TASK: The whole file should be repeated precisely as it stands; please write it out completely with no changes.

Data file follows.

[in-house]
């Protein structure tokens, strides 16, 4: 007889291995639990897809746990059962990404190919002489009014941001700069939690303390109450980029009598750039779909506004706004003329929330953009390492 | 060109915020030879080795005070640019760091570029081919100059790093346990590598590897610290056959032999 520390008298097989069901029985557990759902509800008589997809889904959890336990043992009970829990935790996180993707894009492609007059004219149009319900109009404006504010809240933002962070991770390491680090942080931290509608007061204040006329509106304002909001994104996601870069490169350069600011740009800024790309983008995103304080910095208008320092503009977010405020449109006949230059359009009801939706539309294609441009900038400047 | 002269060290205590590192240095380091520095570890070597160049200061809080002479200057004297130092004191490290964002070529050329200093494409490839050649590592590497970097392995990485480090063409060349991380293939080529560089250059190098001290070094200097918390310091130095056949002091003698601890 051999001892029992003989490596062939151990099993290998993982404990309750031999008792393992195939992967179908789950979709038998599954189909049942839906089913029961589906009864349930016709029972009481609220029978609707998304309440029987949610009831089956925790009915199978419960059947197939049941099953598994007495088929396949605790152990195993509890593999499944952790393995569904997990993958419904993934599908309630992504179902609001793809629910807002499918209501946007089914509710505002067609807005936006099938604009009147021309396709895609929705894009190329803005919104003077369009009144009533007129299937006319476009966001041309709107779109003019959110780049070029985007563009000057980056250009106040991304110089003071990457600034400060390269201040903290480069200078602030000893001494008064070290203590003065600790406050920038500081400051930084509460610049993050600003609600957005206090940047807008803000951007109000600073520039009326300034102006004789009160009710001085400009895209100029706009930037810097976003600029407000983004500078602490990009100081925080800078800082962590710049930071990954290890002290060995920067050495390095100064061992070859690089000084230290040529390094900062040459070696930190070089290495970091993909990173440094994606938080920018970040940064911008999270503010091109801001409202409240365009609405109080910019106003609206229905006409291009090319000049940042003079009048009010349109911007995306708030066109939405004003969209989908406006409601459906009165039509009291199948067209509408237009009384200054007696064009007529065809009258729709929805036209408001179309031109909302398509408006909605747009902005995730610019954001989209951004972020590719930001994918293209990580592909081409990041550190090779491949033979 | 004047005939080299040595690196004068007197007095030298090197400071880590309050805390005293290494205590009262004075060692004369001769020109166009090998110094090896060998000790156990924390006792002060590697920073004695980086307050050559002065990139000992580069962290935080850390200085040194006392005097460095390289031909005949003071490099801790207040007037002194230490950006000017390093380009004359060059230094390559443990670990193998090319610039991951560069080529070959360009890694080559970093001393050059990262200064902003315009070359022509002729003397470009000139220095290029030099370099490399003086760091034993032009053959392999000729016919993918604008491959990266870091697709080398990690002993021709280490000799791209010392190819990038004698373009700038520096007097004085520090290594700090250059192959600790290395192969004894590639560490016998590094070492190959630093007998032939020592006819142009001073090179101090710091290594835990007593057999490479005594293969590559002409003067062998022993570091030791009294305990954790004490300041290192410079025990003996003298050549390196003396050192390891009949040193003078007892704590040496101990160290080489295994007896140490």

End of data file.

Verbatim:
[in-house]
């Protein structure tokens, strides 16, 4: 007889291995639990897809746990059962990404190919002489009014941001700069939690303390109450980029009598750039779909506004706004003329929330953009390492 | 060109915020030879080795005070640019760091570029081919100059790093346990590598590897610290056959032999 520390008298097989069901029985557990759902509800008589997809889904959890336990043992009970829990935790996180993707894009492609007059004219149009319900109009404006504010809240933002962070991770390491680090942080931290509608007061204040006329509106304002909001994104996601870069490169350069600011740009800024790309983008995103304080910095208008320092503009977010405020449109006949230059359009009801939706539309294609441009900038400047 | 002269060290205590590192240095380091520095570890070597160049200061809080002479200057004297130092004191490290964002070529050329200093494409490839050649590592590497970097392995990485480090063409060349991380293939080529560089250059190098001290070094200097918390310091130095056949002091003698601890 051999001892029992003989490596062939151990099993290998993982404990309750031999008792393992195939992967179908789950979709038998599954189909049942839906089913029961589906009864349930016709029972009481609220029978609707998304309440029987949610009831089956925790009915199978419960059947197939049941099953598994007495088929396949605790152990195993509890593999499944952790393995569904997990993958419904993934599908309630992504179902609001793809629910807002499918209501946007089914509710505002067609807005936006099938604009009147021309396709895609929705894009190329803005919104003077369009009144009533007129299937006319476009966001041309709107779109003019959110780049070029985007563009000057980056250009106040991304110089003071990457600034400060390269201040903290480069200078602030000893001494008064070290203590003065600790406050920038500081400051930084509460610049993050600003609600957005206090940047807008803000951007109000600073520039009326300034102006004789009160009710001085400009895209100029706009930037810097976003600029407000983004500078602490990009100081925080800078800082962590710049930071990954290890002290060995920067050495390095100064061992070859690089000084230290040529390094900062040459070696930190070089290495970091993909990173440094994606938080920018970040940064911008999270503010091109801001409202409240365009609405109080910019106003609206229905006409291009090319000049940042003079009048009010349109911007995306708030066109939405004003969209989908406006409601459906009165039509009291199948067209509408237009009384200054007696064009007529065809009258729709929805036209408001179309031109909302398509408006909605747009902005995730610019954001989209951004972020590719930001994918293209990580592909081409990041550190090779491949033979 | 004047005939080299040595690196004068007197007095030298090197400071880590309050805390005293290494205590009262004075060692004369001769020109166009090998110094090896060998000790156990924390006792002060590697920073004695980086307050050559002065990139000992580069962290935080850390200085040194006392005097460095390289031909005949003071490099801790207040007037002194230490950006000017390093380009004359060059230094390559443990670990193998090319610039991951560069080529070959360009890694080559970093001393050059990262200064902003315009070359022509002729003397470009000139220095290029030099370099490399003086760091034993032009053959392999000729016919993918604008491959990266870091697709080398990690002993021709280490000799791209010392190819990038004698373009700038520096007097004085520090290594700090250059192959600790290395192969004894590639560490016998590094070492190959630093007998032939020592006819142009001073090179101090710091290594835990007593057999490479005594293969590559002409003067062998022993570091030791009294305990954790004490300041290192410079025990003996003298050549390196003396050192390891009949040193003078007892704590040496101990160290080489295994007896140490």